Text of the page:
- The Washington Times - Friday, March 17, 2000

''There are three certainties in life death, taxes and the continuation of the Census Bureau's proud tradition of keeping information it collects about individuals strictly private." So announces the Census Bureau's web page, seeking to assure Americans that they have nothing to fear by opening their lives to the prying of this year's Census.

Regrettably, after seven years of the Clinton administration, some Americans may be a little skeptical about this "trust us we're the government" line. And, considering the Census Bureau's dark history, people have plenty of reason to fear that their answers could be used against them.

In 1942, the Census Bureau made up a special list telling the U.S. Army how many Japanese-Americans lived in each neighborhood in the United States. The Army used the Census lists to send out trucks to round up Japanese-Americans for internment camps during World War II.

Census Bureau spokeswoman Paula Schneider stressed that, because the Census Bureau did not disclose the specific names and addresses of Japanese-Americans, it did not compromise the confidentiality of Census respondents. Ms. Schneider noted, "unfortunately, what was used was data for small geographic areas that showed where the Japanese lived." This is like someone claiming he has no responsibility for setting loose a wolf on your street that just happened to gnarl your leg simply because he didn't set the wolf free at your doorstep and tell the wolf to bite you personally.

Why should Americans believe the Census Bureau would be more trustworthy than the White House? In 1993-94, the Clinton White House illegally requested and received from the FBI 900 confidential background files that the FBI had compiled on Bush and Reagan administration nominees. When news of this abuse surfaced in 1996, Mr. Clinton shrugged off the gross violation of privacy as a "completely honest bureaucratic snafu." Congressional investigators recently discovered the White House had wrongfully refused to turn over thousands of subpoenaed e-mails regarding the use and abuse of the files. No White House official has faced a serious prospect of jail time for breaking the law.

Federal law states that "in no case shall [Census] information be used to the detriment of any respondent or other persons to whom such information relates." But, according to the U.S. General Accounting Office, Census responses have also been used for government housing code crackdowns. Responses are especially helpful in allowing local governments to know where to carry out raids for allegedly overcrowded housing. When asked about such uses of Census data, Ms. Schneider replied: "You balance the need for small area data with the possibility that it could possibly be used for purposes for which it was not intended." Such housing crackdowns sometimes appear little more than a pretext to evict blacks, Hispanics, or other low-income people.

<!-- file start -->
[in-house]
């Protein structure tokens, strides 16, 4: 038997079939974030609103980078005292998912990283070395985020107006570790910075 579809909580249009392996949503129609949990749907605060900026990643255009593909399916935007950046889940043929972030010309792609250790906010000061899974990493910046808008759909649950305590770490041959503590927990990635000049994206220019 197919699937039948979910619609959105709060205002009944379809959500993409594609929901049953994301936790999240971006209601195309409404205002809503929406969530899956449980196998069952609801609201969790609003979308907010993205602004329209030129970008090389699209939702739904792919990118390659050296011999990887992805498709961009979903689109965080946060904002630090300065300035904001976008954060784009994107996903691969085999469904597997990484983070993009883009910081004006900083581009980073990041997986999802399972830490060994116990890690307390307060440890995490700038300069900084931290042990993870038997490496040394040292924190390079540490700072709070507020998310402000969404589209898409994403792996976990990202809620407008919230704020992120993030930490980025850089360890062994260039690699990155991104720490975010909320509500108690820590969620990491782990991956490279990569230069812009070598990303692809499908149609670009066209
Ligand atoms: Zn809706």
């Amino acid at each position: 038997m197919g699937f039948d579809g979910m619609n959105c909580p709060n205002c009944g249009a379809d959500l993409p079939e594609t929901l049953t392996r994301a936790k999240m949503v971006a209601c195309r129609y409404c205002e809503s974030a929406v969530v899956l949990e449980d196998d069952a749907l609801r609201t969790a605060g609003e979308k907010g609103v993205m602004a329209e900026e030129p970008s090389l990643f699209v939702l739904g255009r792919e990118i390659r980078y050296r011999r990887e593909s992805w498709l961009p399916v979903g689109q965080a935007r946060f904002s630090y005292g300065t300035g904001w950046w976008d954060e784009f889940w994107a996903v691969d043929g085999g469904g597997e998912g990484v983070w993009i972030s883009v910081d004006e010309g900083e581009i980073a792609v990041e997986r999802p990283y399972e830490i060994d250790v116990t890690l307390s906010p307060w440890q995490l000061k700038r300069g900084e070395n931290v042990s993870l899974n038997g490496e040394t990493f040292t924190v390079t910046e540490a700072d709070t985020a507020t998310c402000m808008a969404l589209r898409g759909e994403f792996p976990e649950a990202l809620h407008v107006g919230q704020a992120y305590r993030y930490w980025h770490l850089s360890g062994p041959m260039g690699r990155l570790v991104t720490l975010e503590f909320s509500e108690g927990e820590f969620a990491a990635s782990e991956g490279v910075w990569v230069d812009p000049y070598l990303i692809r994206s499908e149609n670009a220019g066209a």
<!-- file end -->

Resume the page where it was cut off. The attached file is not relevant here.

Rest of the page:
The information the Census gathers will help fuel new government interventions. A Census Bureau press release noted that "Race data are required … to assess racial disparities in health and environmental risks." This is part of the Clinton administration's "environmental justice" campaign an effort to portray routine business decisions as part of a racist conspiracy. These policies have helped discourage new factories from locating in areas of high unemployment.

The Census Bureau is also trying to whip up enthusiasm by telling people of all the federal benefits their localities will receive thanks to their cooperation.

The Census has degenerated from a method of counting the population into a scheme for generating grist for the expansion of the welfare state. Information on occupations is used to construct affirmative action quotas for different industries. Information on "place of birth" is used by the Civil Rights Commission as a base line for determining discrimination by national origin. Information on home value and rental levels is used by housing agencies to establish subsidy programs.

Census Director Kenneth Prewitt declared that people's Census answers affect "power, money, group interests, civil rights; in short, who gets how much of what." But the federal government has no right to dictate "who gets how much of what." The Census, by providing reams of information, allows politicians to further manipulate people's lives. The more information government collects, the more control government can exert.

The Constitution mandates that an enumeration of the citizenry be conducted every 10 years in order to apportion seats in the House of Representatives. Citizens should refuse to answer any Census question except for the number of residents at an address. A partial boycott of the Census questionnaire is necessary to safeguard our liberties.

James Bovard is the author of “Freedom in Chains: The Rise of the State & the Demise of the Citizen” (St. Martin’s Press, 1999).

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